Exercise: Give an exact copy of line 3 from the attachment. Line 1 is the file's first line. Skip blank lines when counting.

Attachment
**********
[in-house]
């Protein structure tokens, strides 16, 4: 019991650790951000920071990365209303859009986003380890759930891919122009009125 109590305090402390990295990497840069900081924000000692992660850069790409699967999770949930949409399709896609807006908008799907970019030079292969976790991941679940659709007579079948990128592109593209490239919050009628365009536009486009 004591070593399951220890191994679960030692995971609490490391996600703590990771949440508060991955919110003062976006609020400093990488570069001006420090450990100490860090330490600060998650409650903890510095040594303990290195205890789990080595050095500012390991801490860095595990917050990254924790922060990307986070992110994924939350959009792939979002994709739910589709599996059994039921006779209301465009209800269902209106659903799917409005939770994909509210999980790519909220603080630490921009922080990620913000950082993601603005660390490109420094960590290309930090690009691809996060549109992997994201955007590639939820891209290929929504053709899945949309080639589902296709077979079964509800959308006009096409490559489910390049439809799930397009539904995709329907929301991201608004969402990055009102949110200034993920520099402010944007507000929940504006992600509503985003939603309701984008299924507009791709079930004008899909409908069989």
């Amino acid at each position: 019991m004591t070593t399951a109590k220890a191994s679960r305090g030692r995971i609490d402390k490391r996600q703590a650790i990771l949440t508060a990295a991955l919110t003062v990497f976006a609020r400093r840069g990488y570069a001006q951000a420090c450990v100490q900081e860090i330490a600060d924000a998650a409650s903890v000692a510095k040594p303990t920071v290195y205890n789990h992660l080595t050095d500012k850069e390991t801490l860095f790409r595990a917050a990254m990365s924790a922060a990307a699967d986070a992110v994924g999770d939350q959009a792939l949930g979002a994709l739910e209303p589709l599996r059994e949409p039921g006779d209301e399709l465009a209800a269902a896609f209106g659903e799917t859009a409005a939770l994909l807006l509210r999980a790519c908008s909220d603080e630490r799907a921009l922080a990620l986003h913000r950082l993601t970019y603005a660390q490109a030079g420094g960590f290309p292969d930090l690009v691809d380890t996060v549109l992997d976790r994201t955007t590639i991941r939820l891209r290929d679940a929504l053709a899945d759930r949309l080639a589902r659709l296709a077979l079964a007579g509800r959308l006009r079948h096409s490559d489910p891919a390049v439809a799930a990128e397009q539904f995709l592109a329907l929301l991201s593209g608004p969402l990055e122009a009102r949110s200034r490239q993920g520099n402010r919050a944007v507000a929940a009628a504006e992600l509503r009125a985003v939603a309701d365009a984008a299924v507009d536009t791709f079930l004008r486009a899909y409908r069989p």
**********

């Amino acid at each position: 019991m004591t070593t399951a109590k220890a191994s679960r305090g030692r995971i609490d402390k490391r996600q703590a650790i990771l949440t508060a990295a991955l919110t003062v990497f976006a609020r400093r840069g990488y570069a001006q951000a420090c450990v100490q900081e860090i330490a600060d924000a998650a409650s903890v000692a510095k040594p303990t920071v290195y205890n789990h992660l080595t050095d500012k850069e390991t801490l860095f790409r595990a917050a990254m990365s924790a922060a990307a699967d986070a992110v994924g999770d939350q959009a792939l949930g979002a994709l739910e209303p589709l599996r059994e949409p039921g006779d209301e399709l465009a209800a269902a896609f209106g659903e799917t859009a409005a939770l994909l807006l509210r999980a790519c908008s909220d603080e630490r799907a921009l922080a990620l986003h913000r950082l993601t970019y603005a660390q490109a030079g420094g960590f290309p292969d930090l690009v691809d380890t996060v549109l992997d976790r994201t955007t590639i991941r939820l891209r290929d679940a929504l053709a899945d759930r949309l080639a589902r659709l296709a077979l079964a007579g509800r959308l006009r079948h096409s490559d489910p891919a390049v439809a799930a990128e397009q539904f995709l592109a329907l929301l991201s593209g608004p969402l990055e122009a009102r949110s200034r490239q993920g520099n402010r919050a944007v507000a929940a009628a504006e992600l509503r009125a985003v939603a309701d365009a984008a299924v507009d536009t791709f079930l004008r486009a899909y409908r069989p």